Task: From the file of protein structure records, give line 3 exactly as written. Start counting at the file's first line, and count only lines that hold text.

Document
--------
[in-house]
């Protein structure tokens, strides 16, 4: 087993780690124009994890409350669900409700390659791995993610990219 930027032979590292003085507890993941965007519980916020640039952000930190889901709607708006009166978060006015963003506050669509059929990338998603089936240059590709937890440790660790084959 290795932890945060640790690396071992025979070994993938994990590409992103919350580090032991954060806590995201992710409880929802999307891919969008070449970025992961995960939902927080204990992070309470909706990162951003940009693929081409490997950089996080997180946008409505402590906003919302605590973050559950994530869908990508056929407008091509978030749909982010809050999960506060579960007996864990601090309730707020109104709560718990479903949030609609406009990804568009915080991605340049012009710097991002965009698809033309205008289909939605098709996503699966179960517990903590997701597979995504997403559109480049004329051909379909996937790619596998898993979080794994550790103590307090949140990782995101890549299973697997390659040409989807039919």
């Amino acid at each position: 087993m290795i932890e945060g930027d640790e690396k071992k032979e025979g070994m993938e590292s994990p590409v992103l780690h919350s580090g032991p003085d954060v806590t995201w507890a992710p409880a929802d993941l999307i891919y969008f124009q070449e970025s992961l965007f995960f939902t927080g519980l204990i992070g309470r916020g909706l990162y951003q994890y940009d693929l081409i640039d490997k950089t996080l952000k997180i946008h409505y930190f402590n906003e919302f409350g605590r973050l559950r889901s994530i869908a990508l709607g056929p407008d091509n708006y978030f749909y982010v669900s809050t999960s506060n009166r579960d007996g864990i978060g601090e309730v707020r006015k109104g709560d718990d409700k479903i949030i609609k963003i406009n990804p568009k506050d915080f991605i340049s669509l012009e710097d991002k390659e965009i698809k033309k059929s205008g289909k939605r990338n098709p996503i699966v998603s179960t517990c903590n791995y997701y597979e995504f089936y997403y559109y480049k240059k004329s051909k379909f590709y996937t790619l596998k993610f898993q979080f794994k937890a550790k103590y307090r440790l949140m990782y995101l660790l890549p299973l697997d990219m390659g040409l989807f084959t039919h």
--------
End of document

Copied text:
């Amino acid at each position: 087993m290795i932890e945060g930027d640790e690396k071992k032979e025979g070994m993938e590292s994990p590409v992103l780690h919350s580090g032991p003085d954060v806590t995201w507890a992710p409880a929802d993941l999307i891919y969008f124009q070449e970025s992961l965007f995960f939902t927080g519980l204990i992070g309470r916020g909706l990162y951003q994890y940009d693929l081409i640039d490997k950089t996080l952000k997180i946008h409505y930190f402590n906003e919302f409350g605590r973050l559950r889901s994530i869908a990508l709607g056929p407008d091509n708006y978030f749909y982010v669900s809050t999960s506060n009166r579960d007996g864990i978060g601090e309730v707020r006015k109104g709560d718990d409700k479903i949030i609609k963003i406009n990804p568009k506050d915080f991605i340049s669509l012009e710097d991002k390659e965009i698809k033309k059929s205008g289909k939605r990338n098709p996503i699966v998603s179960t517990c903590n791995y997701y597979e995504f089936y997403y559109y480049k240059k004329s051909k379909f590709y996937t790619l596998k993610f898993q979080f794994k937890a550790k103590y307090r440790l949140m990782y995101l660790l890549p299973l697997d990219m390659g040409l989807f084959t039919h």